🤝Tip #04 - Your Crew
Getting to know how your crew tick is essential, a word you will see used throughout this book. You will not cut the mustard by only joining with them in debate at meetings. No, you have to be fully interactive, join them at public ceremonies, social gatherings where appropriate.
Accompany Cllr Bert Smith, who carries a portfolio on allotment matters, to the annual 'largest marrow' competition. Remember you are the conduit between them and the electorate, you cannot give an account of their actions without knowing their motivation for doing so.
🥳Tip #05 - PARTYGATE
Inappropriately leaked Zoom footage, released during the pandemic, exposed some of the shenanigans taking place in certain town and parish councils around the country. Although thought amusing by most, they show a complete breakdown of the trust that should exist between the people and their representatives on the council.
As Clerk and Proper Officer, albeit a tad less high profile than the Commissioner for Parliamentary Standards, are committed by law, and in no less a way, must administer the laws concerning conduct in your village hall, or indeed, out and about whilst acting in an official capacity.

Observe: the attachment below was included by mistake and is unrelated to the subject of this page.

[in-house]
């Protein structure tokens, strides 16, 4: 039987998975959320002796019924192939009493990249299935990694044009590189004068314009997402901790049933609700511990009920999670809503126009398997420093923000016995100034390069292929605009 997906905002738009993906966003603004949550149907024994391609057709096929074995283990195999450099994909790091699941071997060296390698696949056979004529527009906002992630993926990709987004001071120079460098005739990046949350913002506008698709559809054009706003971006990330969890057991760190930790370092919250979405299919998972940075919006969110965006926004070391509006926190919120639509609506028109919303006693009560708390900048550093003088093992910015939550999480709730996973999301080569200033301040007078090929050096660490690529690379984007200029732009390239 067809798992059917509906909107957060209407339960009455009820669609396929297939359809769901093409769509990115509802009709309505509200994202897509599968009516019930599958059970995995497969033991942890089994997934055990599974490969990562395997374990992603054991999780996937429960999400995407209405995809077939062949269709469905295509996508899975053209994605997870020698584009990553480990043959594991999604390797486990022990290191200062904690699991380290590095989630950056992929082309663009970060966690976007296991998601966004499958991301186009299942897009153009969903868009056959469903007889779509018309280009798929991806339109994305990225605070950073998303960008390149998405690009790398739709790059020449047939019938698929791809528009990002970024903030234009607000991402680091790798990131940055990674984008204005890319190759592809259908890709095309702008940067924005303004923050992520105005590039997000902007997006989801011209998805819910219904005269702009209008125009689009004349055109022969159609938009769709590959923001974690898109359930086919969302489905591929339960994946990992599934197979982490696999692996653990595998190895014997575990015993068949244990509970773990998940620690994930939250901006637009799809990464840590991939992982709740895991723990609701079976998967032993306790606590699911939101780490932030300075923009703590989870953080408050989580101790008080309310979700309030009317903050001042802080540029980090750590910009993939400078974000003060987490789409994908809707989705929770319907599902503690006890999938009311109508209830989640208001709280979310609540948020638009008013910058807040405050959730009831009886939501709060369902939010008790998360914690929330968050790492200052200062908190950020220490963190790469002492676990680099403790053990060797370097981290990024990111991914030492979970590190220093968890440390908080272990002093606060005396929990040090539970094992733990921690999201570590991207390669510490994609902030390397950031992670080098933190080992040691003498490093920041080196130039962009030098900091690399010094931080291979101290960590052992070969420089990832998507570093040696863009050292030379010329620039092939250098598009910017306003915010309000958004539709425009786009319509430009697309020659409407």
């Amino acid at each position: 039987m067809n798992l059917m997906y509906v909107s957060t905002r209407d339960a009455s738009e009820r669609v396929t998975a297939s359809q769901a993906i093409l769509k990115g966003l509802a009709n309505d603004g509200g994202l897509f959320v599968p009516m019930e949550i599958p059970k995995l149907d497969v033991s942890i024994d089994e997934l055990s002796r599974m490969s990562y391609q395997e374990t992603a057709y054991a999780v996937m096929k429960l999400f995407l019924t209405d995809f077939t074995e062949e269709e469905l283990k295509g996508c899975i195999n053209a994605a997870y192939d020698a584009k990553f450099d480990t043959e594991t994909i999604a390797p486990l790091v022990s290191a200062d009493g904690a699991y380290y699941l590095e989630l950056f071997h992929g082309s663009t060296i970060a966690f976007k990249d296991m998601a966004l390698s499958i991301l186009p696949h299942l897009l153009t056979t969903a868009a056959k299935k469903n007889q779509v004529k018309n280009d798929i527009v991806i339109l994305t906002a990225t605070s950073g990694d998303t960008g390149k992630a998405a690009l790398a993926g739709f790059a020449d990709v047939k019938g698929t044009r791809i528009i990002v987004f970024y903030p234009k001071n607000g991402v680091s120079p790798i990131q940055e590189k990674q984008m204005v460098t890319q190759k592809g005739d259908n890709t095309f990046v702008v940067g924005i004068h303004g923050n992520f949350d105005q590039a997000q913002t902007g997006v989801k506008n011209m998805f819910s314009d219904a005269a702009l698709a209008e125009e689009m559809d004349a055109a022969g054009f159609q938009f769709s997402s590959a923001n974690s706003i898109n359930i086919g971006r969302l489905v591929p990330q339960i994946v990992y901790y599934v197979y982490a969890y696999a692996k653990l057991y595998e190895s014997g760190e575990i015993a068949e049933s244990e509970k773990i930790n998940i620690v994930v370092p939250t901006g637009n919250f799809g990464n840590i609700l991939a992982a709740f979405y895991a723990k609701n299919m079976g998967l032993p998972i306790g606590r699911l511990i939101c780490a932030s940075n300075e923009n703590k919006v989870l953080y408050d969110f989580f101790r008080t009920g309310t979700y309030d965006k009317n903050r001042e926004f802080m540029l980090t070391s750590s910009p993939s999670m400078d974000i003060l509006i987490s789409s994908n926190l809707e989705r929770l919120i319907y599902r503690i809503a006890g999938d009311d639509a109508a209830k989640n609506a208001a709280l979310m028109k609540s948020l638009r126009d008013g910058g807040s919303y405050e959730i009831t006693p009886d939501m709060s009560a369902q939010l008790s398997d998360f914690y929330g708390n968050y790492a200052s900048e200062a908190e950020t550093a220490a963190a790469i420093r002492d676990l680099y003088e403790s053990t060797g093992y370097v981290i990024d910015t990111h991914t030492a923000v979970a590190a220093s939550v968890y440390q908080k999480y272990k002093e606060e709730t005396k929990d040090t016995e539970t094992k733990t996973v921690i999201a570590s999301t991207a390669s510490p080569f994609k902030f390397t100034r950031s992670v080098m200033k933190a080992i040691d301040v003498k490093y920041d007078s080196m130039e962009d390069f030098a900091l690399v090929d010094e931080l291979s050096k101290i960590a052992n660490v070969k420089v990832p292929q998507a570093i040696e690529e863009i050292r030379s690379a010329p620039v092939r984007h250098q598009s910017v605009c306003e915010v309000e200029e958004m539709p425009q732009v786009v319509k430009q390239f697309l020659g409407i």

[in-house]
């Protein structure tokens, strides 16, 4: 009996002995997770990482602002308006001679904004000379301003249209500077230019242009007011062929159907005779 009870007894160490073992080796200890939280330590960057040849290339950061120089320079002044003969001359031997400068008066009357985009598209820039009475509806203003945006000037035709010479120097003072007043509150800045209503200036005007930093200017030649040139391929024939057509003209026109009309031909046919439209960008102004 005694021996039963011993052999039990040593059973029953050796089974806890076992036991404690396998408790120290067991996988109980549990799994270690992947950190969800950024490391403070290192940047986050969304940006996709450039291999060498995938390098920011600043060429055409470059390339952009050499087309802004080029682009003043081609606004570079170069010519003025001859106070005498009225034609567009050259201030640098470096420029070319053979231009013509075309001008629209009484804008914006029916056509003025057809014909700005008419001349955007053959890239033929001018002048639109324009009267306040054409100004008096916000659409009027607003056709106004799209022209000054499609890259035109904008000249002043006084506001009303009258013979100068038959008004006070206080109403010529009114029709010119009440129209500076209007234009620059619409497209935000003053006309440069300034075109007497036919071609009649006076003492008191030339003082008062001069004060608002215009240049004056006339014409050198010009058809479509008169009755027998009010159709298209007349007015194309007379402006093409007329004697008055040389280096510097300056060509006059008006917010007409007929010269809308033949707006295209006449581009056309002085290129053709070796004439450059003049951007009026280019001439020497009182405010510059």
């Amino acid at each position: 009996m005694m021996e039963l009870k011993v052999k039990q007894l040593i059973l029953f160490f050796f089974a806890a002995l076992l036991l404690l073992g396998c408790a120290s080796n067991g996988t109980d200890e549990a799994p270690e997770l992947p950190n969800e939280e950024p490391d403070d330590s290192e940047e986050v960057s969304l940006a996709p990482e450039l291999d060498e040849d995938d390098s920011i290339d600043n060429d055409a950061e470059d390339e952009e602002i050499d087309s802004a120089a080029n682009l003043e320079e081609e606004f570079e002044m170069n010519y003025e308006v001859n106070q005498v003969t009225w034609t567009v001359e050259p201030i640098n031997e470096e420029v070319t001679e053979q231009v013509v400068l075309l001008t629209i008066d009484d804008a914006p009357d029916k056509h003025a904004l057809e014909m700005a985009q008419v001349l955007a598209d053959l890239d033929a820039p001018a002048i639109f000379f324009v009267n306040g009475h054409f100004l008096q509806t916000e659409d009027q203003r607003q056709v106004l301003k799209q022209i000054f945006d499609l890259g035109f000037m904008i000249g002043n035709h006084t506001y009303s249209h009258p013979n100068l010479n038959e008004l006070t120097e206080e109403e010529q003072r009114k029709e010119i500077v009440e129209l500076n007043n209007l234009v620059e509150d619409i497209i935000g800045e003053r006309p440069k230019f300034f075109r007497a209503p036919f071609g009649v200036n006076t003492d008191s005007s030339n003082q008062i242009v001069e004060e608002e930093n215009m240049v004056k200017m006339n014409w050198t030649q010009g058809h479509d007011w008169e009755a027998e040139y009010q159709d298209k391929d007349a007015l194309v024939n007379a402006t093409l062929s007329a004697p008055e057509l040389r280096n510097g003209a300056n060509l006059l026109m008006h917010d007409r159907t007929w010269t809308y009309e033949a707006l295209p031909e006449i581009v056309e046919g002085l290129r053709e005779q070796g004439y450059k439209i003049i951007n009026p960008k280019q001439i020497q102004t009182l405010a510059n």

📋Tip #06 - AGAR
Perhaps the most scary event for Clerks, the annual return is troubling because the Clerk's efforts are subject to triple scrutiny - the Council, the Internal Auditor and the External Auditor.
Their comments are vital in ensuring that you provide a correct statement of the year's financial dealings.
As far as I am aware, no clerk has ever been banged up for not getting AGAR right first time, remember, their judgements are purely opinions to be considered for keeping to the straight and narrow and usually dwell in the area of procedure rather than suspected fraudulent behaviour.
💰Tip #07 - Grants
Funny word that, commensurate, but absolutely describes the action, here's an example. Your council are liable to commit a cardinal Sin if they award £5,000.00 to Gertie Smith, who runs a local yoga club with a membership of five, whilst refusing to provide £5,000.00 to the town 'in bloom' or 'Christmas lights appeal fund', which benefits the whole community. Be very careful, very careful indeed.
Develop some form of adjudication process, appoint a grants panel, remember you are taking money out of the pockets of the electorate and slipping it quietly into the yoga teacher's pockets. I use yoga as an example and have no axe to grind with meditation, I may add!